Blogging Calvin

(Part Six)

I don’t think it is too hard to prove that knowing God is the most important pursuit in life.

Not just knowing that there is a God. Romans 1 tells us that everyone knows that. “For since the creation of the world His invisible attributes, His eternal power and divine nature, have been clearly seen, being understood thorugh what was has been made.” But knowing God. To “grasp” as Calvin puts it, “what befits us and is proper to his glory…what is our advantage to know of him.”

He’s already given us reasons in the Institutes as to why that kind of knowledge is so important. We’ve looked at that in previous posts. One of them being, we can’t know ourselves without it.

The point Calvin seems to be making in the next chapter, chapter 2 of the first book of the Institutes is that we can’t know God like that, “unless we are…persuaded that he is the fountain of every good, and that we must seek nothing elsewhere than in him. This I take to mean that not only does he sustain the universe by his boundless might, regulate it by his wisdom, preserve it by his goodness, and especially rule mankind by his righteousness and judgment, bear with it in his mercy, watch over it by his protection, but also that no drop will be found either of wisdom and light, or of righteousness or power or rectitude, or of genuine truth, which does not flow from him, and of which he is not the cause…”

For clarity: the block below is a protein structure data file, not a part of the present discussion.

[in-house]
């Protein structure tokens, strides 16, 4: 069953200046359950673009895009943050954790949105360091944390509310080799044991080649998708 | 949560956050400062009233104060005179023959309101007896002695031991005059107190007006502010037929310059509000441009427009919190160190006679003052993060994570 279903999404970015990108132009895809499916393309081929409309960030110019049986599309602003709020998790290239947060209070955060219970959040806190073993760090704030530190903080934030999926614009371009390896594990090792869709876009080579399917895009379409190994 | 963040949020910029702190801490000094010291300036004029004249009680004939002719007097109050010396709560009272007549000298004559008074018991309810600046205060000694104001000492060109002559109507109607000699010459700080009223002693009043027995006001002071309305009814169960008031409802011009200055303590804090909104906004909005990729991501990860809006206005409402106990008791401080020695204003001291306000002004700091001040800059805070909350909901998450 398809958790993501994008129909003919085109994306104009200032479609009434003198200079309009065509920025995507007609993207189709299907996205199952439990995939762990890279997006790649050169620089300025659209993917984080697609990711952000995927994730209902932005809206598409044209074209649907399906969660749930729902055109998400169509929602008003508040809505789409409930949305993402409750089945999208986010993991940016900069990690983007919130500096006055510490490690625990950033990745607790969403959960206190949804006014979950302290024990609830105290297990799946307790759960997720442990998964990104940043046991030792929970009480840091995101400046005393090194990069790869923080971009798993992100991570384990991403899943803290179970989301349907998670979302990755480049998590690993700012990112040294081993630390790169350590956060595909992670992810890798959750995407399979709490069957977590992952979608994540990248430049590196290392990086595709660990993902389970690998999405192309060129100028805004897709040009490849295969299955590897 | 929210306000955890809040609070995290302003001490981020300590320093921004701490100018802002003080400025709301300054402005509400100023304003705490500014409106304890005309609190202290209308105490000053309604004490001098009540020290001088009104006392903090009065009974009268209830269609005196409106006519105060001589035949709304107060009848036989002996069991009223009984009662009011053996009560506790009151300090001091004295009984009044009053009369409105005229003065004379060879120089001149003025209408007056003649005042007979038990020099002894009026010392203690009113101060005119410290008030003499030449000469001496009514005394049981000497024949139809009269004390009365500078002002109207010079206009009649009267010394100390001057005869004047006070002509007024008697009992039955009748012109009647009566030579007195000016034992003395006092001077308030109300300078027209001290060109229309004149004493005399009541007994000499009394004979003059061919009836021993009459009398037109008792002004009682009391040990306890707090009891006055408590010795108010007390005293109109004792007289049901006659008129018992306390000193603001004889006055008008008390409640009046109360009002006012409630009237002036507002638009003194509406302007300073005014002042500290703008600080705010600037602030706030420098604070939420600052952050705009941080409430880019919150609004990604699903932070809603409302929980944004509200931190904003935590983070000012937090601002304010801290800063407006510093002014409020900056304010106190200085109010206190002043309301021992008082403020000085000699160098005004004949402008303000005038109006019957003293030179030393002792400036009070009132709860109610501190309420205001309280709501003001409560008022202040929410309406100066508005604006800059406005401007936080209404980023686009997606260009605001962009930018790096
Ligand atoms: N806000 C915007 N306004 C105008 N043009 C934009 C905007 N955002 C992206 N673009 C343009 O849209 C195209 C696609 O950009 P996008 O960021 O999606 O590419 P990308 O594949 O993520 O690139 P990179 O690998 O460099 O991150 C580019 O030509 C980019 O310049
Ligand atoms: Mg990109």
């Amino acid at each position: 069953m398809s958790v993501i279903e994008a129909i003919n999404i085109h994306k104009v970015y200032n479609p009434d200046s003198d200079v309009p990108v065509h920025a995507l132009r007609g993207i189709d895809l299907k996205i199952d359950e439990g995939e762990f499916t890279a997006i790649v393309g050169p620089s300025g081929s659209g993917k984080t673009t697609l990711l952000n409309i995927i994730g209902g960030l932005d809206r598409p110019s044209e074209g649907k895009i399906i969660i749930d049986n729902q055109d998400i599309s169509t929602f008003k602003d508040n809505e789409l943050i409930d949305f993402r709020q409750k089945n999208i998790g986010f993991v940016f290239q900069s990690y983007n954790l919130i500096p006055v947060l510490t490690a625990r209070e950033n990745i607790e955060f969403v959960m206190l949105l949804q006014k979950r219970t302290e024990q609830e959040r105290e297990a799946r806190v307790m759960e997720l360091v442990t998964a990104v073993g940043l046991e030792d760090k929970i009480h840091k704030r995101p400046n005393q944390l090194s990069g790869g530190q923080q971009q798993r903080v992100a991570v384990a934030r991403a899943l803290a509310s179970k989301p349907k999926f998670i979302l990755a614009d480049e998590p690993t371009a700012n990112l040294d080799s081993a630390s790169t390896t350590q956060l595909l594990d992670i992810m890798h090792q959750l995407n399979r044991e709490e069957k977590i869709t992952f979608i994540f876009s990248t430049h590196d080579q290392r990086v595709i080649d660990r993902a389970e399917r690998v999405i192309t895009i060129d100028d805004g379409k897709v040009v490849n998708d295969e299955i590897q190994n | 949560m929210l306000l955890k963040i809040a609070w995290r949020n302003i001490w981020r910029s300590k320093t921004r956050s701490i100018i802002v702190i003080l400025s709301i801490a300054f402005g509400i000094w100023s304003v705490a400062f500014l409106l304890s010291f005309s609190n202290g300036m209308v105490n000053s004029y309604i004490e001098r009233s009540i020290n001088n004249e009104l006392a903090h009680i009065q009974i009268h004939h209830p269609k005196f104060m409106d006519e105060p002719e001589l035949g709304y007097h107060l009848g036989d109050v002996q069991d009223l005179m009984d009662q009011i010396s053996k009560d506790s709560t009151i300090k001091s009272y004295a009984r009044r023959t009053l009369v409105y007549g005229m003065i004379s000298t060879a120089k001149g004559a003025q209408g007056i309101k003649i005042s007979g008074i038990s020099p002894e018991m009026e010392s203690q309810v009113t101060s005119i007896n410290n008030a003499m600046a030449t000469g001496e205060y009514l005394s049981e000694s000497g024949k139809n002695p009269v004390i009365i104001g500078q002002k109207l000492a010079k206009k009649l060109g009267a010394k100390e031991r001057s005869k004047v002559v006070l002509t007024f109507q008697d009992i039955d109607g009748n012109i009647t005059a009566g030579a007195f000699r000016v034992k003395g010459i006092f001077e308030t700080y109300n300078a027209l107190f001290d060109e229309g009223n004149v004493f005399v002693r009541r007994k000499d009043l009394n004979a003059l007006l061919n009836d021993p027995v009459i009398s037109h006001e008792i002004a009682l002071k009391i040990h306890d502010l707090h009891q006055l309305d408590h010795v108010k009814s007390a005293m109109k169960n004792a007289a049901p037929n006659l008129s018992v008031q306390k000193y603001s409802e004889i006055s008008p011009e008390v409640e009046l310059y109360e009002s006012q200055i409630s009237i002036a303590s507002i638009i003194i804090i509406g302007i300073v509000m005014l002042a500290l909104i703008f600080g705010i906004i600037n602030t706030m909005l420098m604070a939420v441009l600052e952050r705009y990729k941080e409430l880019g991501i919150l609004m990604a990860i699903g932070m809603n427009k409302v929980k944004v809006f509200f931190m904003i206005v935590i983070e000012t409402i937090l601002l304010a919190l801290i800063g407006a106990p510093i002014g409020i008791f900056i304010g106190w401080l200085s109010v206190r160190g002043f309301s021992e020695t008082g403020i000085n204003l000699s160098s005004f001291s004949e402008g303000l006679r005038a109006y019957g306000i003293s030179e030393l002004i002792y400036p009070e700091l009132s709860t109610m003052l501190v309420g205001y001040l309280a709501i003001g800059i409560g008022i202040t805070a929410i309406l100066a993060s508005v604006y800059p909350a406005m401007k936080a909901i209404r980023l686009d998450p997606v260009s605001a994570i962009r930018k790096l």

I want to stop and think about that some more, but right now I am just wondering how many professing believers believe that. Really? It’s like God has got to be everything or He’s going to be nothing. And even more than that, Calvin goes on to say that the true knowledge of God really begins with complete dependence on God.

(I wonder if this is one reason God graciously allows criticism and even unjust criticism by the way? Anything that forces us to recognize not just in word but in heart our complete dependence on Him is a testimony of His love and serves to increase our ability to really know Him.)

Calvin stresses that this is so fundamental, he calls it the basis of all true religion. “…until men recognize that they owe everything to God, that they are nourished by his fatherly care, that He is the author of their every good, that they should seek nothing beyond him, they will never yield him willing service. Nay, unless they establish their complete happiness in him, they will never give themselves truly and sincerely to him.”

That last line almost sounds like Piper. I guess they must be reading the same book.

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